Many cities have laws regarding local rental regulations including minimum rental duration, rental tax, regulations on repairs, minimum ceiling heights, minimum square footage for bedrooms, etc. If you are buying in an HOA community, they may have bylaws regarding rentals. It is your job as the buyer to understand all rental restrictions in the areas you are considering purchasing in. Your local Real Estate Agent should be able to point you in the right direction to gather this information.

7.  Problematic tenants

As a new investor, being able to identify and steer clear of problematic tenants can be the difference between enjoying being a landlord and it being your worst nightmare.

If there are already tenants in residence, the best kind of tenants tend to be the ones who let you know everything that is wrong with the building or any issues with the current ownership. It may be best, as example, to watch out for those tenants who refuse you access to see the unit before purchase, have payment history issues or have ongoing litigation with the current owners.

It is crucial to screen the prospective tenants who are applying to rent your property before even considering handing them the key. Some tenants might have a bad credit score or a bad history of not being able to pay their rents, which is not something that you will want to deal with as a landlord. Additionally, you should contact any previous landlords of the prospective tenants. You want to try and find out as much about the quality of renter you are getting making sure to inquire about any concerning living habits. Some tenants might have bad habits that may cause damages to your property, this could result in additional maintenance costs for you.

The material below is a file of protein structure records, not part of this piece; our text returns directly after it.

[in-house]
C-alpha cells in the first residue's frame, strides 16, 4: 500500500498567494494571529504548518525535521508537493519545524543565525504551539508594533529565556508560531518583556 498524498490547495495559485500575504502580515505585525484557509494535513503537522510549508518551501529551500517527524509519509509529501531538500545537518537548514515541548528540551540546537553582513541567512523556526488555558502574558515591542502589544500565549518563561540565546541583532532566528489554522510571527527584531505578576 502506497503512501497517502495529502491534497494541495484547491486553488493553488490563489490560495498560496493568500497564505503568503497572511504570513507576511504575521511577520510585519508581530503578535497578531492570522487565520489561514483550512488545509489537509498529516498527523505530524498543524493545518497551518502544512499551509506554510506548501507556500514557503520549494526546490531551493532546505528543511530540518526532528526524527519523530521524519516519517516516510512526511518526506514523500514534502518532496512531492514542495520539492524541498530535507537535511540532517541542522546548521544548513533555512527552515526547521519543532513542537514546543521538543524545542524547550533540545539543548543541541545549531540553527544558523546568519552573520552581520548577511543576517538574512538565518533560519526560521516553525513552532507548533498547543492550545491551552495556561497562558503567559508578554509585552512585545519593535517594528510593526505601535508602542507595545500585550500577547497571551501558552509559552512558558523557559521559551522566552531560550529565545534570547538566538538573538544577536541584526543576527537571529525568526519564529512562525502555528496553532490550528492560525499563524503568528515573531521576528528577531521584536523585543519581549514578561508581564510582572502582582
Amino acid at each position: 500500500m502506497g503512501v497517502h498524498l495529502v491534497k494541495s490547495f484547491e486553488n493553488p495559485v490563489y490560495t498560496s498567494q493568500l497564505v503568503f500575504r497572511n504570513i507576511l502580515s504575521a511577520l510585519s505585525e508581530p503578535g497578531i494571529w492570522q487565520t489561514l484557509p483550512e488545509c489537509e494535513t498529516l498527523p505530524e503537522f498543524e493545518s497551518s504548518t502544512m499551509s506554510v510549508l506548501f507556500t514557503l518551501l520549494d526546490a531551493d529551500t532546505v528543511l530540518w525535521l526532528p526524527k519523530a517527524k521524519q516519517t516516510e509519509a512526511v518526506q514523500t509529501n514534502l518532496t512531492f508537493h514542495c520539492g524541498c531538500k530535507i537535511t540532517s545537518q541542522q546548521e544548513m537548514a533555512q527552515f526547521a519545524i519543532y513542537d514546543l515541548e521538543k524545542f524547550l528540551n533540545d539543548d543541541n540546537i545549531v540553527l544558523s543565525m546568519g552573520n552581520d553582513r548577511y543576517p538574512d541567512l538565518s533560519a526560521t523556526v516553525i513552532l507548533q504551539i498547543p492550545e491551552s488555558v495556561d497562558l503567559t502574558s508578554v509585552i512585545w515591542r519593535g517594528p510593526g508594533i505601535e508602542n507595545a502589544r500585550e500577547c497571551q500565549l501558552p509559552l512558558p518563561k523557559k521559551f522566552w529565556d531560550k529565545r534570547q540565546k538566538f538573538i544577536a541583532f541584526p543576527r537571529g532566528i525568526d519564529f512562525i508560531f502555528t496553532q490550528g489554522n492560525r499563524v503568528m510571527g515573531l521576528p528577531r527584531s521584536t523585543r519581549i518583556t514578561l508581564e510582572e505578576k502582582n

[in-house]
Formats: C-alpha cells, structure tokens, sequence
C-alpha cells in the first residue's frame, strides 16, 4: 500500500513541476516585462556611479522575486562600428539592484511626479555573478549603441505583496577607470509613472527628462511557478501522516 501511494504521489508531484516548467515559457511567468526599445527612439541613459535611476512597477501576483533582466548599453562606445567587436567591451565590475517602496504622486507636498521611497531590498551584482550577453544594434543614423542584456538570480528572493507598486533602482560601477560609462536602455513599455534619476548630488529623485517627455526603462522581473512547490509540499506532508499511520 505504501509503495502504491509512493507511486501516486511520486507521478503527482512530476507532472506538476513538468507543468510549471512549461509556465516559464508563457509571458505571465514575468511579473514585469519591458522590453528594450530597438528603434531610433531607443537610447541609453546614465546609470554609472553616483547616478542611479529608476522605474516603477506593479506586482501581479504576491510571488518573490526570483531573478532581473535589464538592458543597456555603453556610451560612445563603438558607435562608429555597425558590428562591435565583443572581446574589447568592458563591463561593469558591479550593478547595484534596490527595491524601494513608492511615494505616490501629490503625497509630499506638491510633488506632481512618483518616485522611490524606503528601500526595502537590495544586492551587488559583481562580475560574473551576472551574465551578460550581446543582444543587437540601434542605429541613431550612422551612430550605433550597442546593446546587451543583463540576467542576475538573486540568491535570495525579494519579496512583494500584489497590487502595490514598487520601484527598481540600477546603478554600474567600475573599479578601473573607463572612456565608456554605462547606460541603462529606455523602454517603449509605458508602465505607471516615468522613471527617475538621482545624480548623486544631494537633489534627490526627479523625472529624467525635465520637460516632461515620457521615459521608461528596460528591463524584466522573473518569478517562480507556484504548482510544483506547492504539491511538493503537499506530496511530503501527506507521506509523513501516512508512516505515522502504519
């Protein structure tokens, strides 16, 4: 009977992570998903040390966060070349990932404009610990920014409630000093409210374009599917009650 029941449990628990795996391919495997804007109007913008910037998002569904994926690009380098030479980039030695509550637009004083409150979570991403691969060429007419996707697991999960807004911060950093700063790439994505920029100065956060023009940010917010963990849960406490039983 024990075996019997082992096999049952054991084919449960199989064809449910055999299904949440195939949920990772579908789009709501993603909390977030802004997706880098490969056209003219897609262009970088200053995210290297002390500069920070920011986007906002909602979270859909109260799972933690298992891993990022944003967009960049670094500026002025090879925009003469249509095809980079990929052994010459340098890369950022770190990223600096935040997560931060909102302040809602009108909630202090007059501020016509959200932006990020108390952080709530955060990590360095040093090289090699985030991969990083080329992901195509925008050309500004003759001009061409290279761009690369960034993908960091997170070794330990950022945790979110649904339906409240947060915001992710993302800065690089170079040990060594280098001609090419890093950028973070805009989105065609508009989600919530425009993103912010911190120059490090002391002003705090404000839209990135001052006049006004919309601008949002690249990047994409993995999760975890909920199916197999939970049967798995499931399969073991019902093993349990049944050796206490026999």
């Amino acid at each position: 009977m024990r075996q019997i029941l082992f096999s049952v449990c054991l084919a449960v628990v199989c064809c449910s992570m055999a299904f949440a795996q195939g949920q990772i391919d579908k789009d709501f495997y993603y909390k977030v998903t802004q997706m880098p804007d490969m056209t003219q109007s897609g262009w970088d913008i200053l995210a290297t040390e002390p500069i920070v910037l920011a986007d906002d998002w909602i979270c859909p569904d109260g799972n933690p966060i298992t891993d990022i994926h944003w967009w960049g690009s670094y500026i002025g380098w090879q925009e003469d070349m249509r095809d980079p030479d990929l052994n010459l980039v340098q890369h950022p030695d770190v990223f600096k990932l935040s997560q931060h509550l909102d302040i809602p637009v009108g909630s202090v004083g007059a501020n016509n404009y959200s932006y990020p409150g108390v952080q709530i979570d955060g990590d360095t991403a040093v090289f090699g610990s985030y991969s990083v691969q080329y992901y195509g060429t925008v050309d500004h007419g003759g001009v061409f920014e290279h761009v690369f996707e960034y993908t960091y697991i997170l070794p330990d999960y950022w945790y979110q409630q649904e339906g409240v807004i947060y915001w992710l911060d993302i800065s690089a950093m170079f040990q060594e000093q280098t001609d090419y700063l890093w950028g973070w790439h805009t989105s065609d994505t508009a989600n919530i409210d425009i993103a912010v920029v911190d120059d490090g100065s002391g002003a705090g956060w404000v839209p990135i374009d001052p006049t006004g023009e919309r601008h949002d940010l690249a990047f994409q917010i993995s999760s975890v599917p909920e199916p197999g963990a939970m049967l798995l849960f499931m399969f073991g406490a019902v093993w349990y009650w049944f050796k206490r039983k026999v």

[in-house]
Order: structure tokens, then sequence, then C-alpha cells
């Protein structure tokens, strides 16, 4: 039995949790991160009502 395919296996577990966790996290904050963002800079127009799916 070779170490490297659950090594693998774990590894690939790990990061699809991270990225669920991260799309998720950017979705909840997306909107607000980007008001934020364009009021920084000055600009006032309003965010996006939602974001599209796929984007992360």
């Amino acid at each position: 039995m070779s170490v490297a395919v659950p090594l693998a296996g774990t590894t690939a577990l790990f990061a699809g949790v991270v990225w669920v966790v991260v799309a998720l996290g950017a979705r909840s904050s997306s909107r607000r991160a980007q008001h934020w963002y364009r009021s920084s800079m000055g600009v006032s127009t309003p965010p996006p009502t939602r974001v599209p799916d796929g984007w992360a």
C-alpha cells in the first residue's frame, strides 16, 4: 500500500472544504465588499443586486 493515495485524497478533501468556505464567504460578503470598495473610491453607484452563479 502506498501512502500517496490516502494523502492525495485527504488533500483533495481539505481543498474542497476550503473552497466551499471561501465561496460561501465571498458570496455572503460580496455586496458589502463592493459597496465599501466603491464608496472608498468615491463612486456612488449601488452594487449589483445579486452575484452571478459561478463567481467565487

8.  High rents

As an investor, high rents can sometimes seem like a potential cash windfall however the renal market can be much like a roller coaster. If the rent is at an all time high it is reasonable to assume it may dip back down. When you are running your numbers you will want to make sure that you can afford some % lower than the current rental rates.